Aspen ski racer Wiley Maple healthy again, ready to ‘do some damage’ on World Cup
The Aspen Times
If anything, the recent World Cup races on Saturday, Nov. 25 and Sunday, Nov. 26 in Lake Louise were about pushing any lingering doubt aside for Aspen ski racer Wiley Maple.
“This summer, I wasn’t sure if I would race again,” Maple said. “What I’d like to see happen with my skiing is hopefully show that I can ski very quickly and really make a push for being a full-blown World Cup skier.”
Maple, 27, has been there before. The former Aspen Valley Ski and Snowboard Club standout and two-time U.S. national downhill champion has more than 40 World Cup starts to his name, but his career has been mired by injury more often than not. He missed the entire 2016-17 competition season — which included the World Cup Finals in Aspen — because of those injuries.
He’s had multiple back surgeries, but his main ailment has long been his patella, or kneecap, which he has, again, had multiple surgeries on. Prior to joining the U.S. Ski Team for its annual fall training camp a few months ago in La Parva, Chile, Maple hadn’t legitimately been on snow in nearly a year and a half.
Because of this, Maple wasn’t officially named to the U.S. Ski Team for the 2017-18 Olympic season.
“For the last year and a half, it’s been, ‘Who the hell knows?’” Maple said. “At some point it’s like you have to finish school and give up this dream. At another point, it’s like you’re young right now and if your body still works and you’re good at it, then you are almost obligated to keep going.”
While it can be easy to doubt Maple’s body considering his medical history, it’s difficult to question his relentless ability to bounce back. He’s been denied a roster spot by the U.S. Ski Team multiple times throughout his career, each coming after a season in which he didn’t compete for medical reasons.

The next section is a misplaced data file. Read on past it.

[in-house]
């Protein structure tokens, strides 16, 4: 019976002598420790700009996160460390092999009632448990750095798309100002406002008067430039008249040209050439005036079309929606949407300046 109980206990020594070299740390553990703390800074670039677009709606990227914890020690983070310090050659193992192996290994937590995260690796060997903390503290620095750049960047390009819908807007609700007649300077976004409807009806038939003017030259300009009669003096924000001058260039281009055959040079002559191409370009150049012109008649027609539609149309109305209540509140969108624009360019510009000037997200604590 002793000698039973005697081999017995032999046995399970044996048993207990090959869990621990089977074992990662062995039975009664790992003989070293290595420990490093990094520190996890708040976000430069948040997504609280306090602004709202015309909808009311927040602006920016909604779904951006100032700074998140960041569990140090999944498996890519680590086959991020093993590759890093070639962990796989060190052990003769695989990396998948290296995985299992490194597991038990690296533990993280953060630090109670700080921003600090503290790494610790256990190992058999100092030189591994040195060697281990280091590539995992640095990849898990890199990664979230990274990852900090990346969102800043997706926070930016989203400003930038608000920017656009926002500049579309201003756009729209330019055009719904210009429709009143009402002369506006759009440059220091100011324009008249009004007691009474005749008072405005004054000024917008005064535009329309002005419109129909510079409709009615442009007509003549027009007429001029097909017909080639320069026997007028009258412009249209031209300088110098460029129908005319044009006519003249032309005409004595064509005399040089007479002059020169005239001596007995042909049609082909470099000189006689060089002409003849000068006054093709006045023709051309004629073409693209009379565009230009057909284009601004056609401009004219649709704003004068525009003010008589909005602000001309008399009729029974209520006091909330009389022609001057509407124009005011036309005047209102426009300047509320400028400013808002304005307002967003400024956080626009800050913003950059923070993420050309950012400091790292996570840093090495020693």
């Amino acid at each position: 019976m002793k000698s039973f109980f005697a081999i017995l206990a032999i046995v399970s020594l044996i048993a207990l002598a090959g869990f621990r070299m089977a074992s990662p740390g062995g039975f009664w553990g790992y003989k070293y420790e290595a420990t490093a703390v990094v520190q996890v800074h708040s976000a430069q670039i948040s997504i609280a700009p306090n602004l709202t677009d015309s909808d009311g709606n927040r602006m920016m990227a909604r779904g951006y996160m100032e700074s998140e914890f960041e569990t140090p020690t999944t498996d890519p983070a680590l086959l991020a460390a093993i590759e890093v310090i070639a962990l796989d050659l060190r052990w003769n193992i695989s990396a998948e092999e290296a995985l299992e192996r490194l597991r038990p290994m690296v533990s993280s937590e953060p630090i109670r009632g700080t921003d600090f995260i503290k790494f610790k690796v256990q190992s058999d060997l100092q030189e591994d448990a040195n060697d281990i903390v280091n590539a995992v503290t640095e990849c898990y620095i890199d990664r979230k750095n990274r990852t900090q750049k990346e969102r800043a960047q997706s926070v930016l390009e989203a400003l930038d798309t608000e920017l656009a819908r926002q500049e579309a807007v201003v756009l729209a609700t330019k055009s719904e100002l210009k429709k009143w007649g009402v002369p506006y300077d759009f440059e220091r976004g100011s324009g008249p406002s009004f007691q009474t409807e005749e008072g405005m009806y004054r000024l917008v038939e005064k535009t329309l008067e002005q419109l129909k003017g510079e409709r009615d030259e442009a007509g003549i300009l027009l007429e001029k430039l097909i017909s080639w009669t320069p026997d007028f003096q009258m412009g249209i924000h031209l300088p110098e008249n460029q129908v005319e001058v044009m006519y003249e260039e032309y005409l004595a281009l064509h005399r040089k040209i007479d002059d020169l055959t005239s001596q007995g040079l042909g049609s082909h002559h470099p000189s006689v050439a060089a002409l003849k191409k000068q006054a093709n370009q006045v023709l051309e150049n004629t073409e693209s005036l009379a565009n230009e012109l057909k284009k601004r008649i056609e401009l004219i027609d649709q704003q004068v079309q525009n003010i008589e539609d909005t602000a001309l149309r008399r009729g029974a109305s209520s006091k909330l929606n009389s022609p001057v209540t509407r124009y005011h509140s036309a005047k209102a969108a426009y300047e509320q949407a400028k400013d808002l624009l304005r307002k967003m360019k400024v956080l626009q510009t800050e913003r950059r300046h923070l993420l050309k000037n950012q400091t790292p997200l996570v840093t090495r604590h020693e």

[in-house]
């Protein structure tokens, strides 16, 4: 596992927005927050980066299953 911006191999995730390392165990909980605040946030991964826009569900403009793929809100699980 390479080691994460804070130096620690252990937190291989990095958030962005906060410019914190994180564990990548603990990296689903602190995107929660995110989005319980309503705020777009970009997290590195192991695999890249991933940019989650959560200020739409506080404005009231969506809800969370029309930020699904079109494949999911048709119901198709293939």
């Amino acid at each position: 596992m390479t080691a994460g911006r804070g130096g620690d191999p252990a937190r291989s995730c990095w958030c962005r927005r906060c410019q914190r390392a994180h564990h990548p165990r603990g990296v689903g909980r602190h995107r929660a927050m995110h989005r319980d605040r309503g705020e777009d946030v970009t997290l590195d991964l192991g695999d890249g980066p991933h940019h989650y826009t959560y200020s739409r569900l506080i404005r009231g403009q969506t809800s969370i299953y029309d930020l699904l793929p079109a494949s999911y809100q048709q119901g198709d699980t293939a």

So not being on the team again this year isn’t anything new to him. In fact, Maple thrives when left to his own doing, part of the reason he’s long had a tumultuous relationship with U.S. Ski Team executives since competing in his first World Cup race in January 2011.
“The way I ski race and live my life is very independent and I know to race the way I want to race I have to be myself and that doesn’t necessarily mean following all the rules,” Maple said. “All the years I haven’t been named have been my best years. Hopefully that continues to be true.”
While Maple isn’t officially with the U.S. Ski Team this winter, he’s still involved. He’s always had strong relationships with his coaches, including fellow Aspenite Johno McBride, who returned to the national team this season to be the head coach for the men’s speed team after recently serving as the AVSC’s alpine director. McBride was Bode Miller’s coach when he won both of his overall World Cup titles.
Maple’s showing while at training camps in Chile, and more recently at Copper Mountain, are encouraging. He’s as healthy as he’s been since winning his last national downhill title in Aspen in March 2016, and maybe the healthiest he’s been his entire career. Earlier this month, he took 19th and 21st in a pair of FIS downhill races at Copper Mountain, and Friday was the top American during the only training run ahead of the season-opening World Cup speed races this weekend past in Canada. He was 24th with a time of 1 minute, 54.14 seconds.
While there has been some tentativeness from the U.S. coaches to throw him back into the fire, Maple doesn’t know any other way. It seems to be an Aspen thing.
“There is something about Aspen athletes where we hammer way too hard. … I’ve come back a lot of times and this is how I’ve done it. You can’t let the fear set in,” Maple said. “Right before Chile there was still a large part of me that wasn’t sure if I’d ever be able to ski at that level again. … I was actually surprisingly fast, immediately. Within a week I was right in there winning runs and feeling pretty comfortable on skis again.”
A strong showing last weekend at Lake Louise — Saturday’s downhill and Sunday’s super-G — and this week at Beaver Creek would likely get him back in the U.S Ski Team’s good graces and pave the way for a complete World Cup season. As for the 2018 Winter Olympics in South Korea, it’s hardly out of the equation either.
Maple has never been to the Olympics — he missed the 2014 Olympic season because of injury — but he considers himself to be among the five or six men with a chance to earn one of the four downhill spots for the U.S. come February.
“It is going to be a little bit of a battle for the spots,” Maple said. “I’m feeling healthy. I don’t think it should be a problem to ski right back onto the World Cup and hopefully do some damage.”
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